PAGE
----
Chapter 10

I could now afford all the things I never had as a kid, if I didn't have kids.
- Robert Orben

10.1 Kits and Materials
After you have selected a full-sized aircraft design or model aircraft design that you want to build, it's time to see if the hobby shop has a kit of materials for the plane you have chosen. If they do, you now have a plan, some wood, and other miscellaneous pieces. You still need glue, dope and probably a few sticks of wood to replace some of the poor quality stuff in the kit. Kits have been around for years. In the early days, everybody wanted to get into the act. I was intrigued to learn that the Collins Plow Company of Quincy, Illinois offered three kits in one box for 65 cents in 1928. [Zaic, Frank. Model Airplanes and the American Boy 1927-1934. Northridge, CA, Self published, 1982]

If a kit isn't available locally, you can turn to mail order suppliers. Many manufacturers have Web sites, and other firms offer the products of a large number of individual manufacturers, including both kits and supplies.

Examples include:

The following Web sites identify sellers of supplies:

The following lists identify sources of kits:

10.2 Plans
If there where no kit for the plane you wish to model, the next step is to find a plan, then its back to the hobby shop to buy the wood, tissue and wire that would have been in the kit. It's called "scratch building".

In Chapter 4 at 4.2 we found a Web site that listed model-building projects that have appeared in model magazines in the past. You will find that current magazine publishers also maintain lists of plans that have appeared in past issues that they continue to offer for sale.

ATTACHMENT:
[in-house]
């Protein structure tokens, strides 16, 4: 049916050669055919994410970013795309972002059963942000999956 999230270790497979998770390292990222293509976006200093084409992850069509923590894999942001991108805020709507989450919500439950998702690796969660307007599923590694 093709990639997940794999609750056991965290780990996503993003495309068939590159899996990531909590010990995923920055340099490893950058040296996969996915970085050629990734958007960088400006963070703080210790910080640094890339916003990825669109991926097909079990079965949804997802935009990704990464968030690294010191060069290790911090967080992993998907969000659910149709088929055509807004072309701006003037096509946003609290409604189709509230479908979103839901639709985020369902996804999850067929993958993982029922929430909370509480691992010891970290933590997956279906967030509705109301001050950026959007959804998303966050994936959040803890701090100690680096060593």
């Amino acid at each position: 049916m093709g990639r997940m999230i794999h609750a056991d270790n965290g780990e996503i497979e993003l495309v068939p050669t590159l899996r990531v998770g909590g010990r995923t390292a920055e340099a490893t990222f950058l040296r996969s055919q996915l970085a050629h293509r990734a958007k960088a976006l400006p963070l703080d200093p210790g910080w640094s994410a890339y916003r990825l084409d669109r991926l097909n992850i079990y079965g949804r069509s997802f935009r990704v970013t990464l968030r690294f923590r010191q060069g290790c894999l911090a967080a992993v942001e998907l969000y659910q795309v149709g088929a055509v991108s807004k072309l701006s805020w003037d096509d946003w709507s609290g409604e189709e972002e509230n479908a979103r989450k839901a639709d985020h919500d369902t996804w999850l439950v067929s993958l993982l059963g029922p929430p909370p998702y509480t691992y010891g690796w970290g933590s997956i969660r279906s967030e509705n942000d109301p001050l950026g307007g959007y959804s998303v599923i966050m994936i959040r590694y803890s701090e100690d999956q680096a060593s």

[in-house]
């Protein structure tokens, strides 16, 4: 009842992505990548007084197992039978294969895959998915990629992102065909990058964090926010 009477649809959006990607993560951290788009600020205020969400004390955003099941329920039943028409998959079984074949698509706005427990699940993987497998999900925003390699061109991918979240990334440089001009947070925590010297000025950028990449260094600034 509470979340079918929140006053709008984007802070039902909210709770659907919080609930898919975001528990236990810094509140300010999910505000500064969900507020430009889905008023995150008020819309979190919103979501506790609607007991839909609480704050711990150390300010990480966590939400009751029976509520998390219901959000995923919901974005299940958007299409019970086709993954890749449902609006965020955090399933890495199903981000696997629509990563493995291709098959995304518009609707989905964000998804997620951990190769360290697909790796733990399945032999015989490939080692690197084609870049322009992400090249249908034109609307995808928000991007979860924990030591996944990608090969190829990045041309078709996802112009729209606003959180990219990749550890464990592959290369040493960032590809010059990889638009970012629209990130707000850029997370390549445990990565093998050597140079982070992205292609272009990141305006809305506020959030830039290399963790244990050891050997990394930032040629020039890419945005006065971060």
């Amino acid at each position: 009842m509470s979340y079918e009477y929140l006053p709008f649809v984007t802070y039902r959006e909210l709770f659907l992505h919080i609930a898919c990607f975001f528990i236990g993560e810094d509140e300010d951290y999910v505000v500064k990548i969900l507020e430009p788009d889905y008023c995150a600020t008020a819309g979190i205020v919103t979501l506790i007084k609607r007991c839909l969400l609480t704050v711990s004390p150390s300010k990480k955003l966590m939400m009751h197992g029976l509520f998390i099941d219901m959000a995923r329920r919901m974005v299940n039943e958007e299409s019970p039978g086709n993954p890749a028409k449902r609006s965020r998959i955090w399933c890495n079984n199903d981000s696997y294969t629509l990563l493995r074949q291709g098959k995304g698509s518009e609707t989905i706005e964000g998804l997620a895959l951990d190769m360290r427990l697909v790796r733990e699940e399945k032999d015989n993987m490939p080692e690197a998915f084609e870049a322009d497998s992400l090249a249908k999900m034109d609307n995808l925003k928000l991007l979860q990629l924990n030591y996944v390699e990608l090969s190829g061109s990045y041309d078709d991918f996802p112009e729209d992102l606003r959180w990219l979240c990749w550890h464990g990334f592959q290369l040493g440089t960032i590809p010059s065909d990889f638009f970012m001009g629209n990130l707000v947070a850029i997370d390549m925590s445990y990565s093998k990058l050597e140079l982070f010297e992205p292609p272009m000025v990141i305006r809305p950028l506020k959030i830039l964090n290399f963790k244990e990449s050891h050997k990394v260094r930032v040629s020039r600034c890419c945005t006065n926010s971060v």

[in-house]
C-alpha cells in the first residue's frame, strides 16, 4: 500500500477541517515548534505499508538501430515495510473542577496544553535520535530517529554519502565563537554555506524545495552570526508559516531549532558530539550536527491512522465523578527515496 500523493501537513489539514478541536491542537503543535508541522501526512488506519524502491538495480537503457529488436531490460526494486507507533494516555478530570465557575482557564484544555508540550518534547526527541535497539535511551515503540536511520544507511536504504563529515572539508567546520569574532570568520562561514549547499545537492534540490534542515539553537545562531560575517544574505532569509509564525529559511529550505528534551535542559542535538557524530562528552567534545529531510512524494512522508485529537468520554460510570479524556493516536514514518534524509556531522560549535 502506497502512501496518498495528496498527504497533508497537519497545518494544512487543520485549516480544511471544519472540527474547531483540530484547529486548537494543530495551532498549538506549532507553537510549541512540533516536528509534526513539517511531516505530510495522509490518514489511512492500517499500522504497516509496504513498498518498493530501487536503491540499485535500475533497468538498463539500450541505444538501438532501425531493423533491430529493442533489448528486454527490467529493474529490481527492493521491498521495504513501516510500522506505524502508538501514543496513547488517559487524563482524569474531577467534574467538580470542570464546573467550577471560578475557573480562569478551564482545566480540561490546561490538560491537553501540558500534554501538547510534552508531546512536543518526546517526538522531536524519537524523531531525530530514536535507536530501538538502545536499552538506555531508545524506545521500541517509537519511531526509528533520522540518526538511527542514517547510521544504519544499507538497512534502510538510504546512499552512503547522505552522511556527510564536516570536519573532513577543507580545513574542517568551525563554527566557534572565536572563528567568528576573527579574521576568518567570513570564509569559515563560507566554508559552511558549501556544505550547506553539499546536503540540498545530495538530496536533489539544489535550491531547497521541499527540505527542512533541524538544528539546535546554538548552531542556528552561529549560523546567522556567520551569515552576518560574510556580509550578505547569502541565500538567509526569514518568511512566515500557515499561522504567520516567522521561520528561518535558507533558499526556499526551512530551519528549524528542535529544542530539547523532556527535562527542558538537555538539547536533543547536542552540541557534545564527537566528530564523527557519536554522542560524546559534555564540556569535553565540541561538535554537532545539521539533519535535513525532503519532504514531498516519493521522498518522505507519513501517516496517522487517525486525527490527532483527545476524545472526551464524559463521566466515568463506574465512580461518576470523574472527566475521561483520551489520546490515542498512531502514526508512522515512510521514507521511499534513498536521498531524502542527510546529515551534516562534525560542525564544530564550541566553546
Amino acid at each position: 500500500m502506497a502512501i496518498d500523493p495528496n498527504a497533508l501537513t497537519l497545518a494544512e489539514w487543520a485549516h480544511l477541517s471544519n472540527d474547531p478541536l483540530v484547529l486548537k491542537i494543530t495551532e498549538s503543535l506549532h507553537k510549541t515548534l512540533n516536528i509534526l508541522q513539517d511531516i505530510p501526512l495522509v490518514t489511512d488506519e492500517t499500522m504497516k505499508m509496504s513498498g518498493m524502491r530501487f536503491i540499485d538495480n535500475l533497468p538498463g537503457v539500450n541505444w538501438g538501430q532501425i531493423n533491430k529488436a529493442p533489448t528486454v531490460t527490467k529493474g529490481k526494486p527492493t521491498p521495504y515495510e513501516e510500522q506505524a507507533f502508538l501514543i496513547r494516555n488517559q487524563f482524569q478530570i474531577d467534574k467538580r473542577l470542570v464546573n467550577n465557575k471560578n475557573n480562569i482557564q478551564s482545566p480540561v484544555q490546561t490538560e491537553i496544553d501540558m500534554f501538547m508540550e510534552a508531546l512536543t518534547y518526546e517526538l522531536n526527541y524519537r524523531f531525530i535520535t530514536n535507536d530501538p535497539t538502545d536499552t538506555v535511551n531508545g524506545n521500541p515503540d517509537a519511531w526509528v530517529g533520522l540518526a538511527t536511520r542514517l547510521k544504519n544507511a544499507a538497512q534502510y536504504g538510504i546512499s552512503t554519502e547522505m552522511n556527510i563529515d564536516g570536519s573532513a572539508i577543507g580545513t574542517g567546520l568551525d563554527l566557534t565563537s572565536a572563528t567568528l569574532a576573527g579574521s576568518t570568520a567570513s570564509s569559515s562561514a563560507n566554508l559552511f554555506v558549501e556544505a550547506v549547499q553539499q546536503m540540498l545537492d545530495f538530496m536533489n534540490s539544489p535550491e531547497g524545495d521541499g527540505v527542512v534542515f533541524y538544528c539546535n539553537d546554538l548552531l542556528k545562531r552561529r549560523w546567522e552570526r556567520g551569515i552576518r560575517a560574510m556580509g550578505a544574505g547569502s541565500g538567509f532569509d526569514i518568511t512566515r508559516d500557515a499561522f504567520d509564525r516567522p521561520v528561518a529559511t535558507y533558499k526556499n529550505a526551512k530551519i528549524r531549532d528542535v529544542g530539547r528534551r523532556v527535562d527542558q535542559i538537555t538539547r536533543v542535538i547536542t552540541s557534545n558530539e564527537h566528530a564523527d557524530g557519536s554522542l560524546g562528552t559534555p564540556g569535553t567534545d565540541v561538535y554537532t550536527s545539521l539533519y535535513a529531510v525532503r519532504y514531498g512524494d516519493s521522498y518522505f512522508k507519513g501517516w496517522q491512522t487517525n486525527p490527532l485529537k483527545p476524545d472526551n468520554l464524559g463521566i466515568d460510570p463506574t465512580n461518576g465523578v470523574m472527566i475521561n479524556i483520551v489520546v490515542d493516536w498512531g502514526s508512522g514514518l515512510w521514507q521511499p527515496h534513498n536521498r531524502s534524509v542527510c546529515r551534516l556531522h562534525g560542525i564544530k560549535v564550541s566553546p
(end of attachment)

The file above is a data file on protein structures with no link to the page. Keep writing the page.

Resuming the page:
Plans may be purchased from many other sources. Examples are found at the following Web sites:

Links to additional sites specializing in free flight model plans for sale can be found at:

You will find plans that can be downloaded free at:

The process of downloading and printing plans from the Internet can be somewhat complex. This is due to the variety of file formats used and to the imaging programs required. See Appendix D for details.

Occasionally you will find no model plan, only a front, side and top view of the full sized aircraft (a 3-view). In this case you must scale it up at the copy shop and draw in the framework based on that found on a similar plane design. This process can be seen in progress at the Derek Buckmaster site listed above. An example of downloadable 3-views can be seen at: Escalona A similar situation occurs with a non-scale model project, except the prototype is also a model.

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Copyright 2002, Robert S. Munson. All Rights Reserved